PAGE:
14th and 15th Amendments

The 14th Amendment

As part of the Congressional version of Reconstruction, Republicans in Congress negotiated the passage of the 14th Amendment in June 1866, which was ratified by 1868. The 14th Amendment dramatically altered the constitutional landscape. It declared “all persons born or naturalized in the United States” to be “citizens of the United States and the State wherein they reside,” finally offering a national definition of citizenship. It effectively reversed the infamous Dred Scott decision, erasing all doubt or ambiguity that African Americans were in fact citizens. The 14th Amendment also took further steps to protect the civil rights of African Americans: “No state shall make or enforce any law which shall abridge the privileges or immunities of citizens of the United States; nor shall any state deprive any person of life, liberty, or property, without due process of law; nor deny to any person within its jurisdiction the equal protection of the laws.”

The first section of the 14th Amendment is the most well-known, and has become one of the most important parts of the Constitution, allowing for the incorporation of the Bill of Rights against the states. But in three additional sections, the 14th Amendment went on to address specific aspects of Reconstruction and the status of the former Confederate States and their leaders.  Section 3 prevented former Confederate political leaders from holding office, and Section 4 affirmed the South’s responsibility for a share of the national debt.  

Section 2 of the 14th Amendment has the most direct application to the question of suffrage, but it only addressed the question indirectly. The amendment took an oblique approach: any state that denied the right to vote to a portion of its citizens would have its representation in Congress—and thus the Electoral College—reduced in proportion to the percentage of male citizens excluded. In theory, this language would penalize any southern state that prevented blacks from voting. Congress hoped it would protect black voting rights in the South; it was a way also to get around more controversial proposals that would have addressed race directly, making them much harder to pass. Of equal importance, the use of the word male in the 14th Amendment legitimized the exclusion of women from the franchise.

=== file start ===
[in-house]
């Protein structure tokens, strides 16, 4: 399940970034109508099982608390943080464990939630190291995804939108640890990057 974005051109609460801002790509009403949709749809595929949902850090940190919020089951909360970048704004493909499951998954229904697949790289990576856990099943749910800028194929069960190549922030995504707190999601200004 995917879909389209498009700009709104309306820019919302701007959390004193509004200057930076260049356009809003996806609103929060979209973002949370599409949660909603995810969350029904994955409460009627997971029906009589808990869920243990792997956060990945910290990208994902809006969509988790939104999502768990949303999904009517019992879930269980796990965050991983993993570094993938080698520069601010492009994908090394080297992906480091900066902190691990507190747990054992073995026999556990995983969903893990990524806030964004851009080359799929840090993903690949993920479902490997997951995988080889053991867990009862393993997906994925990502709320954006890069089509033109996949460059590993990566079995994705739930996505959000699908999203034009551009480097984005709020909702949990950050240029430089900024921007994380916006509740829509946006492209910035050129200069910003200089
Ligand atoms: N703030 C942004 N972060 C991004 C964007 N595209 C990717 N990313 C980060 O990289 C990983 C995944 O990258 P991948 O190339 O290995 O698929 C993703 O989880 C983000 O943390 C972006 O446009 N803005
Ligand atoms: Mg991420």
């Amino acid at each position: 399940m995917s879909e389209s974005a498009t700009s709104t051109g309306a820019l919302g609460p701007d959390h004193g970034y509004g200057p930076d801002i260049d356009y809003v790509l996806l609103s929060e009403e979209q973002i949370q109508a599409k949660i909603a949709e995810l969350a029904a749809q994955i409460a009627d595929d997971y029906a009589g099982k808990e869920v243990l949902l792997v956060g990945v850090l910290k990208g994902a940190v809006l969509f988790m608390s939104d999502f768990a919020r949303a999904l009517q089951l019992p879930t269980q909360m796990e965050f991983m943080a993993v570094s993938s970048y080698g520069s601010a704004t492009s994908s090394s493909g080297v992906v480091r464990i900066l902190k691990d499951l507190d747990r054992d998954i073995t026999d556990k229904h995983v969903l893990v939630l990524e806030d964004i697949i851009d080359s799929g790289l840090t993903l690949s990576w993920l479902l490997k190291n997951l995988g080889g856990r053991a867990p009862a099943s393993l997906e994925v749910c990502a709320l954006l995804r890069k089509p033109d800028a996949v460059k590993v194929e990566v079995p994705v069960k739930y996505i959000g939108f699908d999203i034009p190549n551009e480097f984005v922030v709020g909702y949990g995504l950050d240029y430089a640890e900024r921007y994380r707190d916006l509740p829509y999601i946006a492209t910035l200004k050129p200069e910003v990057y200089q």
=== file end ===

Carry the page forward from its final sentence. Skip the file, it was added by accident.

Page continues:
Radical Reconstruction 

In March of 1867, the Republican-led Congress passed the Reconstruction Act, which became the legal centerpiece of Radical Reconstruction. It denied recognition to the existing state governments of the South and placed the South under military occupation overseen and administered by Congress. Each state was assigned a military governor, and former Confederate leaders removed from political life. The Reconstruction Act defined the terms under which states could finally be readmitted to the Union. First, they were required to ratify the 14th Amendment. Each state was required to draft a new state constitution abolishing the institution of slavery, and implementing manhood suffrage, allowing blacks to vote on the same terms as whites. 

The Reconstruction Act, its requirements, and the military occupation it sanctioned dramatically transformed the South. African Americans were granted the right to vote across the South, and voted in monumental numbers. In 1867 and 1868, African Americans with poor white and Unionist allies elected new state governments and wrote progressive constitutions. These constitutions were strong statements in favor of universal rights—guaranteeing universal suffrage providing for social goods like public education. 

By June 1868, seven states, with manhood suffrage, had been readmitted to the Union, and the process was well underway elsewhere. All this was achieved despite fierce opposition from upper class whites, who feared that a biracial alliance of blacks and poor whites would revolutionize the economic and political order.